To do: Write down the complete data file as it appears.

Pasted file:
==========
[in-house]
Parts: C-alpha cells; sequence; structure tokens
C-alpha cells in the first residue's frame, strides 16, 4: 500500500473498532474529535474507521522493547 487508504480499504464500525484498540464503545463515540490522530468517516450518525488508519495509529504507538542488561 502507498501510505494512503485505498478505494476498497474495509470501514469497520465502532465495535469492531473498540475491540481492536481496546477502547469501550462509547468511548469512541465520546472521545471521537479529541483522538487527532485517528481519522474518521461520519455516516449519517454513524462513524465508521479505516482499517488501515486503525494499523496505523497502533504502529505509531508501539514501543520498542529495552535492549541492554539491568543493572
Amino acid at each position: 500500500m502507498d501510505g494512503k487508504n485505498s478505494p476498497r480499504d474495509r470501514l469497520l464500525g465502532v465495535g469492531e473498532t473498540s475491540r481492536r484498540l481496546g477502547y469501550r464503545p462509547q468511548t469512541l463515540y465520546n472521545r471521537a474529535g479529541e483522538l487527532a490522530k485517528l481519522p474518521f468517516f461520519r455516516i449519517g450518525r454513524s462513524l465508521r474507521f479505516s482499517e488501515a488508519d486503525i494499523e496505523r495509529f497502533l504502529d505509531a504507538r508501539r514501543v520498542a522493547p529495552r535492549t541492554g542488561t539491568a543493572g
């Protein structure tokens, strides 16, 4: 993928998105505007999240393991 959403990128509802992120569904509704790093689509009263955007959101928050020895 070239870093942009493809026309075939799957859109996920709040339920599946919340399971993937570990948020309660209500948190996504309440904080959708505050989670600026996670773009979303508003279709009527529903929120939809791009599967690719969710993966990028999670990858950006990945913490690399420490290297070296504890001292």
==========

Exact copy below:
[in-house]
Parts: C-alpha cells; sequence; structure tokens
C-alpha cells in the first residue's frame, strides 16, 4: 500500500473498532474529535474507521522493547 487508504480499504464500525484498540464503545463515540490522530468517516450518525488508519495509529504507538542488561 502507498501510505494512503485505498478505494476498497474495509470501514469497520465502532465495535469492531473498540475491540481492536481496546477502547469501550462509547468511548469512541465520546472521545471521537479529541483522538487527532485517528481519522474518521461520519455516516449519517454513524462513524465508521479505516482499517488501515486503525494499523496505523497502533504502529505509531508501539514501543520498542529495552535492549541492554539491568543493572
Amino acid at each position: 500500500m502507498d501510505g494512503k487508504n485505498s478505494p476498497r480499504d474495509r470501514l469497520l464500525g465502532v465495535g469492531e473498532t473498540s475491540r481492536r484498540l481496546g477502547y469501550r464503545p462509547q468511548t469512541l463515540y465520546n472521545r471521537a474529535g479529541e483522538l487527532a490522530k485517528l481519522p474518521f468517516f461520519r455516516i449519517g450518525r454513524s462513524l465508521r474507521f479505516s482499517e488501515a488508519d486503525i494499523e496505523r495509529f497502533l504502529d505509531a504507538r508501539r514501543v520498542a522493547p529495552r535492549t541492554g542488561t539491568a543493572g
């Protein structure tokens, strides 16, 4: 993928998105505007999240393991 959403990128509802992120569904509704790093689509009263955007959101928050020895 070239870093942009493809026309075939799957859109996920709040339920599946919340399971993937570990948020309660209500948190996504309440904080959708505050989670600026996670773009979303508003279709009527529903929120939809791009599967690719969710993966990028999670990858950006990945913490690399420490290297070296504890001292």